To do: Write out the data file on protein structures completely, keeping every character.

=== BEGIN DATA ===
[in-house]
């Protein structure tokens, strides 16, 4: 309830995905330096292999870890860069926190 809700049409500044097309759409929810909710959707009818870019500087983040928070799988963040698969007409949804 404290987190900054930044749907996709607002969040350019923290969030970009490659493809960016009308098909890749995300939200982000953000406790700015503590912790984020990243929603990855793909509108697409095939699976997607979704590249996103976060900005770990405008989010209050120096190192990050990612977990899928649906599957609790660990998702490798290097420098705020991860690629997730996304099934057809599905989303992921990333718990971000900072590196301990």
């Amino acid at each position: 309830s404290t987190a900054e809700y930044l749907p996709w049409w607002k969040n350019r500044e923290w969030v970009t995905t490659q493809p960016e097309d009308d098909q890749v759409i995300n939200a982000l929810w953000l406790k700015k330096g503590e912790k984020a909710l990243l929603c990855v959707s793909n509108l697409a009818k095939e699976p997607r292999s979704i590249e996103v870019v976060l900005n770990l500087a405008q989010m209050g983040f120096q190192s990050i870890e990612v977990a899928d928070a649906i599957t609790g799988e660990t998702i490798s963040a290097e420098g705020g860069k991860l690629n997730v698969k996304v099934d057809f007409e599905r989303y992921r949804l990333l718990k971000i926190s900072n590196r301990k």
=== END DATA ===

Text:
[in-house]
């Protein structure tokens, strides 16, 4: 309830995905330096292999870890860069926190 809700049409500044097309759409929810909710959707009818870019500087983040928070799988963040698969007409949804 404290987190900054930044749907996709607002969040350019923290969030970009490659493809960016009308098909890749995300939200982000953000406790700015503590912790984020990243929603990855793909509108697409095939699976997607979704590249996103976060900005770990405008989010209050120096190192990050990612977990899928649906599957609790660990998702490798290097420098705020991860690629997730996304099934057809599905989303992921990333718990971000900072590196301990």
């Amino acid at each position: 309830s404290t987190a900054e809700y930044l749907p996709w049409w607002k969040n350019r500044e923290w969030v970009t995905t490659q493809p960016e097309d009308d098909q890749v759409i995300n939200a982000l929810w953000l406790k700015k330096g503590e912790k984020a909710l990243l929603c990855v959707s793909n509108l697409a009818k095939e699976p997607r292999s979704i590249e996103v870019v976060l900005n770990l500087a405008q989010m209050g983040f120096q190192s990050i870890e990612v977990a899928d928070a649906i599957t609790g799988e660990t998702i490798s963040a290097e420098g705020g860069k991860l690629n997730v698969k996304v099934d057809f007409e599905r989303y992921r949804l990333l718990k971000i926190s900072n590196r301990k």